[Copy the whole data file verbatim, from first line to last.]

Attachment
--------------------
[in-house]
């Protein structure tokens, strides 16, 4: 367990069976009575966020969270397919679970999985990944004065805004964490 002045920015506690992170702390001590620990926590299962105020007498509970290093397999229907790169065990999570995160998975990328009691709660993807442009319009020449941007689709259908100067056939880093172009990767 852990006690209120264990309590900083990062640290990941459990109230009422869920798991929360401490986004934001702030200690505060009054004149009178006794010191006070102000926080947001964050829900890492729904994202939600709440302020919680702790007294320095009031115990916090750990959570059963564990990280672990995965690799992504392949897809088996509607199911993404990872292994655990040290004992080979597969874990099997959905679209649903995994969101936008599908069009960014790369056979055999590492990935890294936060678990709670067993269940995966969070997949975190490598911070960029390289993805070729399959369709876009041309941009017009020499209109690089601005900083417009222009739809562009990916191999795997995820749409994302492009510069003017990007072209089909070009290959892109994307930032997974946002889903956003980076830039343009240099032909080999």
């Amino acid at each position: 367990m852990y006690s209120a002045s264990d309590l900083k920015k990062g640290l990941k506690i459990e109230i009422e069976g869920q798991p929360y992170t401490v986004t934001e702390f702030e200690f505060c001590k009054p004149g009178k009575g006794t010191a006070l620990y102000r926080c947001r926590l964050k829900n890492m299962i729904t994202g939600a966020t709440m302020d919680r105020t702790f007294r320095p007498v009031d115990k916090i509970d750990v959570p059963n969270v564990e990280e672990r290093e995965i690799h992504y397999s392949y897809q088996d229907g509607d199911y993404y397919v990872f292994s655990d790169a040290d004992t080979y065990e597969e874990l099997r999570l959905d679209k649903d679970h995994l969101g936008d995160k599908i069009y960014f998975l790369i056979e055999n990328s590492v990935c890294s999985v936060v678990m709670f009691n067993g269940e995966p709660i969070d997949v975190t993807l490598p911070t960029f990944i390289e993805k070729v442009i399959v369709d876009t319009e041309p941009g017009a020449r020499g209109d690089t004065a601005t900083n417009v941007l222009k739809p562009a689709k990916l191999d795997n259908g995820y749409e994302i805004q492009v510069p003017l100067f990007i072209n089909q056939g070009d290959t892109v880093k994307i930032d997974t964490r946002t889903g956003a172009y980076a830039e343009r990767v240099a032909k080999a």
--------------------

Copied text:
[in-house]
């Protein structure tokens, strides 16, 4: 367990069976009575966020969270397919679970999985990944004065805004964490 002045920015506690992170702390001590620990926590299962105020007498509970290093397999229907790169065990999570995160998975990328009691709660993807442009319009020449941007689709259908100067056939880093172009990767 852990006690209120264990309590900083990062640290990941459990109230009422869920798991929360401490986004934001702030200690505060009054004149009178006794010191006070102000926080947001964050829900890492729904994202939600709440302020919680702790007294320095009031115990916090750990959570059963564990990280672990995965690799992504392949897809088996509607199911993404990872292994655990040290004992080979597969874990099997959905679209649903995994969101936008599908069009960014790369056979055999590492990935890294936060678990709670067993269940995966969070997949975190490598911070960029390289993805070729399959369709876009041309941009017009020499209109690089601005900083417009222009739809562009990916191999795997995820749409994302492009510069003017990007072209089909070009290959892109994307930032997974946002889903956003980076830039343009240099032909080999």
């Amino acid at each position: 367990m852990y006690s209120a002045s264990d309590l900083k920015k990062g640290l990941k506690i459990e109230i009422e069976g869920q798991p929360y992170t401490v986004t934001e702390f702030e200690f505060c001590k009054p004149g009178k009575g006794t010191a006070l620990y102000r926080c947001r926590l964050k829900n890492m299962i729904t994202g939600a966020t709440m302020d919680r105020t702790f007294r320095p007498v009031d115990k916090i509970d750990v959570p059963n969270v564990e990280e672990r290093e995965i690799h992504y397999s392949y897809q088996d229907g509607d199911y993404y397919v990872f292994s655990d790169a040290d004992t080979y065990e597969e874990l099997r999570l959905d679209k649903d679970h995994l969101g936008d995160k599908i069009y960014f998975l790369i056979e055999n990328s590492v990935c890294s999985v936060v678990m709670f009691n067993g269940e995966p709660i969070d997949v975190t993807l490598p911070t960029f990944i390289e993805k070729v442009i399959v369709d876009t319009e041309p941009g017009a020449r020499g209109d690089t004065a601005t900083n417009v941007l222009k739809p562009a689709k990916l191999d795997n259908g995820y749409e994302i805004q492009v510069p003017l100067f990007i072209n089909q056939g070009d290959t892109v880093k994307i930032d997974t964490r946002t889903g956003a172009y980076a830039e343009r990767v240099a032909k080999a």